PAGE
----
One of the companies slated to form a new Apple retail conglomerate has dropped out of the project, deciding to continue trading as an independent reseller rather than listing on the ASX.
Next Byte, one of the seven companies that released plans to form a new retail entity last month, has announced it will not participate in the merger.
The company's directors, Adam Steinhardt, Tim Kleemann and Crawford Giles, decided it would be in Next Byte's best interests to remain independent.
"Ultimately, Next Byte has been really successful by doing things in a certain way - as a small business - that is our value," Steinhardt told ARN. "We are a dynamic, fired-up reseller who wants to change the world and we feel we are better equipped to do that as a smaller company. The venture is still going ahead and it will be great for the marketplace, but we like the idea of changing the world in our own way."Next Byte began five years ago in Adelaide and now runs stores across the country, recently opening its seventh venture in Melbourne. While the company initially saw the merger as a "natural progression" in Next Byte's evolution, Steinhardt said the potential for making money did not make up for losing the way the company did business.
"As owners, we were expected to cash in our chips, and we are not prepared to do that," he said. "We analysed ourselves as people and found we were becoming corporate warriors - spending our time locked away in big buildings in suits.
That's not us. We were selling our souls to a certain extent."Steinhardt added that the company stood to make more than $20 million from listing on the ASX, but ultimately it was a question of lifestyle.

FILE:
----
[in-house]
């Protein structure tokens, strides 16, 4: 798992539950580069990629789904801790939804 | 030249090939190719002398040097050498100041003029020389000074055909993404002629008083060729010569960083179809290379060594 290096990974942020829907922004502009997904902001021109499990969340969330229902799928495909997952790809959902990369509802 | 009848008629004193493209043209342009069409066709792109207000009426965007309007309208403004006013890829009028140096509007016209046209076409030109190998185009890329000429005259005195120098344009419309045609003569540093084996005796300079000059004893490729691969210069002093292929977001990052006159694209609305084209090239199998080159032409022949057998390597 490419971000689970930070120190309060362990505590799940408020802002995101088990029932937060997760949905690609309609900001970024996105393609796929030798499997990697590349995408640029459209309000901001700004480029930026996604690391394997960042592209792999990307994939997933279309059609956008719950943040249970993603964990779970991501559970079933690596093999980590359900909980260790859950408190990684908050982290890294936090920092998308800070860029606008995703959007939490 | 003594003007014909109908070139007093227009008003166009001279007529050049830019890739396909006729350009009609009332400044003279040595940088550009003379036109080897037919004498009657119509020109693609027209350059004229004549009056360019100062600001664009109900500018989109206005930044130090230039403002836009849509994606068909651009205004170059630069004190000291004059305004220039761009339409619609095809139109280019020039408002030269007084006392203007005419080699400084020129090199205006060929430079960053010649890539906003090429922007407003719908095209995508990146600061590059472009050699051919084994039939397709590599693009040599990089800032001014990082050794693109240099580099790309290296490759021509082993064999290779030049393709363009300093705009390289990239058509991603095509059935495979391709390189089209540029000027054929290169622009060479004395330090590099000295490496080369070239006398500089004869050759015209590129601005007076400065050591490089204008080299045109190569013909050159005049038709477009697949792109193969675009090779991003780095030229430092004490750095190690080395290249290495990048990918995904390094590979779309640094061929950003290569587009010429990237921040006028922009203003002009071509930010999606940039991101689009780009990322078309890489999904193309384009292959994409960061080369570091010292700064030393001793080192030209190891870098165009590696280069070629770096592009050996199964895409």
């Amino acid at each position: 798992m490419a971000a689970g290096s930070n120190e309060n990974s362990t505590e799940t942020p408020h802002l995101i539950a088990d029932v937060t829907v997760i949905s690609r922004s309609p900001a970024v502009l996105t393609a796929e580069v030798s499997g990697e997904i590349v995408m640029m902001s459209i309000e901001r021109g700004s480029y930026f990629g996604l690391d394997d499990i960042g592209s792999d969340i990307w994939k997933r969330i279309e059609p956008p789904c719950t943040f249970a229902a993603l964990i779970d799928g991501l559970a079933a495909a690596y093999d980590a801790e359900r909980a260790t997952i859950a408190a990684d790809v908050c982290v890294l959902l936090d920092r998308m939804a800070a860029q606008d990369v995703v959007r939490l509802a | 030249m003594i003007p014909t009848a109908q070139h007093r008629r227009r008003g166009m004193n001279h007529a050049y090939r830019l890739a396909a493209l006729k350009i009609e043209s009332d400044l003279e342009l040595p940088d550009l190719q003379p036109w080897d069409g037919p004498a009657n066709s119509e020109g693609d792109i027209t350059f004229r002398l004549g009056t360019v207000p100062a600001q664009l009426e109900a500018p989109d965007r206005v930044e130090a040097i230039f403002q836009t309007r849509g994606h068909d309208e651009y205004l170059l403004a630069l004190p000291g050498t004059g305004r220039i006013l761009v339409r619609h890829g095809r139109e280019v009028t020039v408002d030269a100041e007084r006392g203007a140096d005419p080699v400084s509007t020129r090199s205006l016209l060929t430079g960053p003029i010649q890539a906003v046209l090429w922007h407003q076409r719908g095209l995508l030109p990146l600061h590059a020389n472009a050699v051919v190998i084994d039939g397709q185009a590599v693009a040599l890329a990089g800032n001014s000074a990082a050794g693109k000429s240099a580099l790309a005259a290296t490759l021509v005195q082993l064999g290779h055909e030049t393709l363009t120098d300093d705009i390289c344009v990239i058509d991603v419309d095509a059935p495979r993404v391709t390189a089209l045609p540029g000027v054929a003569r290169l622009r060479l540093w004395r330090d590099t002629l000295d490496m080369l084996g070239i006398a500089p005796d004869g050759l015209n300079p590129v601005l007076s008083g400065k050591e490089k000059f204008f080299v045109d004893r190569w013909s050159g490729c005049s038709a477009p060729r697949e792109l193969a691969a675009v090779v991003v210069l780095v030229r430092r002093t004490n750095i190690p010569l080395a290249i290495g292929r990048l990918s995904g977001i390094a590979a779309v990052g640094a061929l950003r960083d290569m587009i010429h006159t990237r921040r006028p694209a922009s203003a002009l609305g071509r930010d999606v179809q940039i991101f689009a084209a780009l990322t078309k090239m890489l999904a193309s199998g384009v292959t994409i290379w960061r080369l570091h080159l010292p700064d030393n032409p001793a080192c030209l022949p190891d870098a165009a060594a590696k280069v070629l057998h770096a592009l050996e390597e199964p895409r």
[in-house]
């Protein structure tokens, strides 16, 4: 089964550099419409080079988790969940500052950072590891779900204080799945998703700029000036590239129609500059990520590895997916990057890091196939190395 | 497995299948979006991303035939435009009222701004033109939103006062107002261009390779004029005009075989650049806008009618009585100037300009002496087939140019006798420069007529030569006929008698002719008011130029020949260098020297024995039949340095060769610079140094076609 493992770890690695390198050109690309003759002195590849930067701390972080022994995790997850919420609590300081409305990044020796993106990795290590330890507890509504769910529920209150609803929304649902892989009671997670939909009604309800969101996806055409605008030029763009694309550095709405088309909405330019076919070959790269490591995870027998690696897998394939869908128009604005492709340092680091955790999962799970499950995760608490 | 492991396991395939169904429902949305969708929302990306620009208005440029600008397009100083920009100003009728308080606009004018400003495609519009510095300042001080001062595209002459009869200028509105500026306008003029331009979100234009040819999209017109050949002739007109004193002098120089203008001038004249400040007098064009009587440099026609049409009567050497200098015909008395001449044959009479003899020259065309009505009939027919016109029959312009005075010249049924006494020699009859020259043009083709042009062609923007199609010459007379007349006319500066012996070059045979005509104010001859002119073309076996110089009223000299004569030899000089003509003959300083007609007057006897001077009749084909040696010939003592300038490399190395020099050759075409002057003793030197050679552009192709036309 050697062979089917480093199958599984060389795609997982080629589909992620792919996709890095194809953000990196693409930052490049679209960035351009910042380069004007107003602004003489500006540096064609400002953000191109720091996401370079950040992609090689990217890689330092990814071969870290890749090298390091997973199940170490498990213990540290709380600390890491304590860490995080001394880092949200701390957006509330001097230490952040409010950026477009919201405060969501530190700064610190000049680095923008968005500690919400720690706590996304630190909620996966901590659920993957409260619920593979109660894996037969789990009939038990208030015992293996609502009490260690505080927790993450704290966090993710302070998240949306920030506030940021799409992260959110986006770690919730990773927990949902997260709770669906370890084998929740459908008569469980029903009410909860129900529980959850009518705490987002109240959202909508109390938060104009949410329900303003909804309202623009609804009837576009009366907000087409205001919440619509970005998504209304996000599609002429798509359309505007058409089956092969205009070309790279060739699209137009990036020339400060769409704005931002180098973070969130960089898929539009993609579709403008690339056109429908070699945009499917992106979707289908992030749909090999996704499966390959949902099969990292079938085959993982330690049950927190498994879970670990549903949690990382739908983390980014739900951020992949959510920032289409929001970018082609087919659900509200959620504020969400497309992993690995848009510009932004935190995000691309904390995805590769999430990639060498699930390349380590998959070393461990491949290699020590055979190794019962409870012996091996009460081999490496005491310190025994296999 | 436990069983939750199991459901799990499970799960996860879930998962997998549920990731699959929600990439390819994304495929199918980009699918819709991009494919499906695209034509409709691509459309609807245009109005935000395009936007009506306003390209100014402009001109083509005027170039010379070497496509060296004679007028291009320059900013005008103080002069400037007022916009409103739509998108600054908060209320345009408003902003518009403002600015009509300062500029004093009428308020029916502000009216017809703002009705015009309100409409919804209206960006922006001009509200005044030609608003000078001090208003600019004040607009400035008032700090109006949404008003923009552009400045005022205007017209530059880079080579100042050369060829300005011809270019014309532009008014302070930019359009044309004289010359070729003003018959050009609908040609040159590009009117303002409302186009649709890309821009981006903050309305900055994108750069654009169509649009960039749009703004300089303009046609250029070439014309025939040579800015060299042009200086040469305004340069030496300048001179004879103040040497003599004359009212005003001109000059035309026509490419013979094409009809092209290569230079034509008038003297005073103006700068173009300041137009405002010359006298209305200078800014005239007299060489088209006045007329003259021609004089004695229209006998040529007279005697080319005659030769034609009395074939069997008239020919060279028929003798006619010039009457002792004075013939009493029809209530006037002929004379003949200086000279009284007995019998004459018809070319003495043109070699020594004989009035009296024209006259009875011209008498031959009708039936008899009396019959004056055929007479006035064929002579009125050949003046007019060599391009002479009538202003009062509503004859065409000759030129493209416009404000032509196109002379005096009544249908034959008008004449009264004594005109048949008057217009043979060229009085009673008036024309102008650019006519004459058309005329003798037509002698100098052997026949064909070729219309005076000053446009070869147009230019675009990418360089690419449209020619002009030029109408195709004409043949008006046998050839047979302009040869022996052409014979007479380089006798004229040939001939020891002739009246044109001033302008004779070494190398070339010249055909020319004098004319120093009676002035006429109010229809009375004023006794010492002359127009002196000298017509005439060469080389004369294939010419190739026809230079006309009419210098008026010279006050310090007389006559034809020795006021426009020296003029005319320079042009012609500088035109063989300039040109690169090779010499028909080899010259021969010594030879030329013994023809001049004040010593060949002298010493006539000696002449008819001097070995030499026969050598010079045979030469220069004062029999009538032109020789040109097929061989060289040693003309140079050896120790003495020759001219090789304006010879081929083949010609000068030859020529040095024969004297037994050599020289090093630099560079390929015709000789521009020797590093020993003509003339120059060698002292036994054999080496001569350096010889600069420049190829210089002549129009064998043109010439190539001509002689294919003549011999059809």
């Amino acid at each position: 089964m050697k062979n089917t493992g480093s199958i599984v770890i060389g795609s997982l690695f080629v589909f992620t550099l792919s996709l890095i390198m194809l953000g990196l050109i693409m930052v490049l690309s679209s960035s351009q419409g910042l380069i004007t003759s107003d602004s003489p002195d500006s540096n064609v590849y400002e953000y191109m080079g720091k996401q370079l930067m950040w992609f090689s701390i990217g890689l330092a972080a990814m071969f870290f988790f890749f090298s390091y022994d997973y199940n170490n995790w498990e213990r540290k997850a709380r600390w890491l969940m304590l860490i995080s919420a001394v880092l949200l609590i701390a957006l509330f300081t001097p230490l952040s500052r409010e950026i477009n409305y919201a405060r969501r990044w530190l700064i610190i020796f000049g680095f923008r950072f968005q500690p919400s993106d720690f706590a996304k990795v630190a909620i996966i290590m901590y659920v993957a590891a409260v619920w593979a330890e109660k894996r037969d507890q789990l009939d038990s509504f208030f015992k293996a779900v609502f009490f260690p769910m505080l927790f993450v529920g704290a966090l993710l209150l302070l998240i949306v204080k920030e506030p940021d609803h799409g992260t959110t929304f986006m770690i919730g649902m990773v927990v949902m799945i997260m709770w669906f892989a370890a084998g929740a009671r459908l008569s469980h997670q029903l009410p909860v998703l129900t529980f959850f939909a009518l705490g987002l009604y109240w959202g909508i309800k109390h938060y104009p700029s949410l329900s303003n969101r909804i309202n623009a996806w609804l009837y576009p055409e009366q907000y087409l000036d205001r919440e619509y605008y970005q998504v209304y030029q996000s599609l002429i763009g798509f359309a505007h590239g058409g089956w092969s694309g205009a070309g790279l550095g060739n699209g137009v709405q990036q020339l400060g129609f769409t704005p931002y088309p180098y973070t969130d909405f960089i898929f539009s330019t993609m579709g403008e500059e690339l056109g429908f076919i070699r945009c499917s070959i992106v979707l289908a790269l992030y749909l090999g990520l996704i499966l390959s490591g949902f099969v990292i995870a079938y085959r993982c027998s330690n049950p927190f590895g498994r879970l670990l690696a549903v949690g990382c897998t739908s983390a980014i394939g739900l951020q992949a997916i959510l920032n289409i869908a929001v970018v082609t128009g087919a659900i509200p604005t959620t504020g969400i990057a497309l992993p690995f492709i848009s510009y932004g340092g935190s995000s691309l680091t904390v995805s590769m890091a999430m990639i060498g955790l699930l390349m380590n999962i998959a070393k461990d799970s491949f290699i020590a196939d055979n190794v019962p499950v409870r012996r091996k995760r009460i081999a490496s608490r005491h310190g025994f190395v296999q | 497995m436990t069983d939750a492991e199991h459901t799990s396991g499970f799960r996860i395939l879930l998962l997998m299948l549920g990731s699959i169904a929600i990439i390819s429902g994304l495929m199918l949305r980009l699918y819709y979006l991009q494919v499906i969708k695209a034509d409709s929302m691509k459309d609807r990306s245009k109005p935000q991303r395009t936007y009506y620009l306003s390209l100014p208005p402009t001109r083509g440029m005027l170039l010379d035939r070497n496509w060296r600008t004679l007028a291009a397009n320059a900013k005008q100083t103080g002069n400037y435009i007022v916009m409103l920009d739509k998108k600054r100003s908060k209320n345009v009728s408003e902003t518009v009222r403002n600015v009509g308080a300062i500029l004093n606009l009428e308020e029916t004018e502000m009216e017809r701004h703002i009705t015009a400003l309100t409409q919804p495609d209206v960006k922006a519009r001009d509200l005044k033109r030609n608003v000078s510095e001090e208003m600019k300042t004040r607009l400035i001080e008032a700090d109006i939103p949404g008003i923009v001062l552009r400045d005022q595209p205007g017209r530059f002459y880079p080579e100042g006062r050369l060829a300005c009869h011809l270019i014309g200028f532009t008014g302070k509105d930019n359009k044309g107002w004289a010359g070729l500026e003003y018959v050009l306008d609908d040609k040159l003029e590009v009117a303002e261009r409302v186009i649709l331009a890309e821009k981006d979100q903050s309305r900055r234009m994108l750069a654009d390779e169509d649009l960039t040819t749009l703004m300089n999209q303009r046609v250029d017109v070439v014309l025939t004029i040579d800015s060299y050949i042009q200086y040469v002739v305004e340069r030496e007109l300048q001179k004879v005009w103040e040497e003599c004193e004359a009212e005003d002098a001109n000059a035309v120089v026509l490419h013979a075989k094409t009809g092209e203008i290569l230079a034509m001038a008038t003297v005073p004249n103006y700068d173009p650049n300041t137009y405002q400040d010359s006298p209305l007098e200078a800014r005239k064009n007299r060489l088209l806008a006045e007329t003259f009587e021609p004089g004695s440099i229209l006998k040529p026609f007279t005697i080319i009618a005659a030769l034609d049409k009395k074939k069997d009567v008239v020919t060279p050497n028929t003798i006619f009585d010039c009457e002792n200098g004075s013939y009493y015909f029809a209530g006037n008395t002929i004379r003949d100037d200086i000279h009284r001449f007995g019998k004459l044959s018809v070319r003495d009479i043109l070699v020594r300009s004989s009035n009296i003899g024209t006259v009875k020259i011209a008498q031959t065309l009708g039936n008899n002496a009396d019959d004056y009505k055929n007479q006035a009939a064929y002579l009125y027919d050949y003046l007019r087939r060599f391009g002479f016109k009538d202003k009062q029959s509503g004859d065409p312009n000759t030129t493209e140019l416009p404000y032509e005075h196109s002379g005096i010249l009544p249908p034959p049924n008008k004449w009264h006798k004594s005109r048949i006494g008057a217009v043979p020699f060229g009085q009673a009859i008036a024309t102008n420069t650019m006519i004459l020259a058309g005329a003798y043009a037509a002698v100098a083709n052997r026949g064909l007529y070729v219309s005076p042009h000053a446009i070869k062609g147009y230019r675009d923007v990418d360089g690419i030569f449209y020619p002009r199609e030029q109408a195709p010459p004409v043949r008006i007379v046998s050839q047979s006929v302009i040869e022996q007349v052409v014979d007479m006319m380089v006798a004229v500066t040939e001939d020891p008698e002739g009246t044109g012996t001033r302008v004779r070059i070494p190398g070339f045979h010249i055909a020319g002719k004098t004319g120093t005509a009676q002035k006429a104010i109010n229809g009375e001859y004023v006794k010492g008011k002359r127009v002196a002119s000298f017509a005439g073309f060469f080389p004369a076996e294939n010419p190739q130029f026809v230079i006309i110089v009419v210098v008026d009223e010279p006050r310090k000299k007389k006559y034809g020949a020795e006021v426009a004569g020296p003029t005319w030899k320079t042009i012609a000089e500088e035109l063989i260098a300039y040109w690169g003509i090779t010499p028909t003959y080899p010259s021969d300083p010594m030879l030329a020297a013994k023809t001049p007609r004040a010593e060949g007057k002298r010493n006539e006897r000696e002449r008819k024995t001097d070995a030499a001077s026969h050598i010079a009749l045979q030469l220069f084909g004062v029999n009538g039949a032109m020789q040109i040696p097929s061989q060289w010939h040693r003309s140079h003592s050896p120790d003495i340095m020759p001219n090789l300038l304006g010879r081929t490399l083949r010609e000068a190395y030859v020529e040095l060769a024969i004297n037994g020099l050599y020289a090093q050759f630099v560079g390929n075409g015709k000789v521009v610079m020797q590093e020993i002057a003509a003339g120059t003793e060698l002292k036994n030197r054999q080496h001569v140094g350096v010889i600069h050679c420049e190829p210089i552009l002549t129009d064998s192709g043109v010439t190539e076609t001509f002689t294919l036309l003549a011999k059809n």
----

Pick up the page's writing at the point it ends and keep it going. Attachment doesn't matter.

"Money isn't everything. Our business is everything - and we have creative inspiring staff which is very valuable. The stock market is not a guarantee of making money. It is a volatile place."The remaining six companies - Choice Connections, Design Wyse, GM Computer, Mac's Place, Manning Computers and Status Graph - will continue with the merge, although the companies have yet to announce a date for the ASX float.
Apple's channel manager, Kevin McElduff, described the retail venture as "a real vote of confidence in Apple's business", which would be able to reduce costs by streamlining operations as well as taking advantage of the economies of scale.
"It is funny community; on the one hand they are all fierce competitors but at the same time they are all mates," he said. "They all face the same challenges and that is the uniting factor."Meanwhile, the companies are each pursuing retail initiatives, with a plan to expand into retail in shopping centres. A trial kiosk-style store is slated to begin in the new Westfield Shoppingtown in Burwood next month.
Next Byte's Melbourne store is also generating record sales. The company will renovate its existing outlets and plans to open more such stores.
"There are a lot of areas that are definitely under serviced and now that we have finished the Melbourne store, we really know how to build them."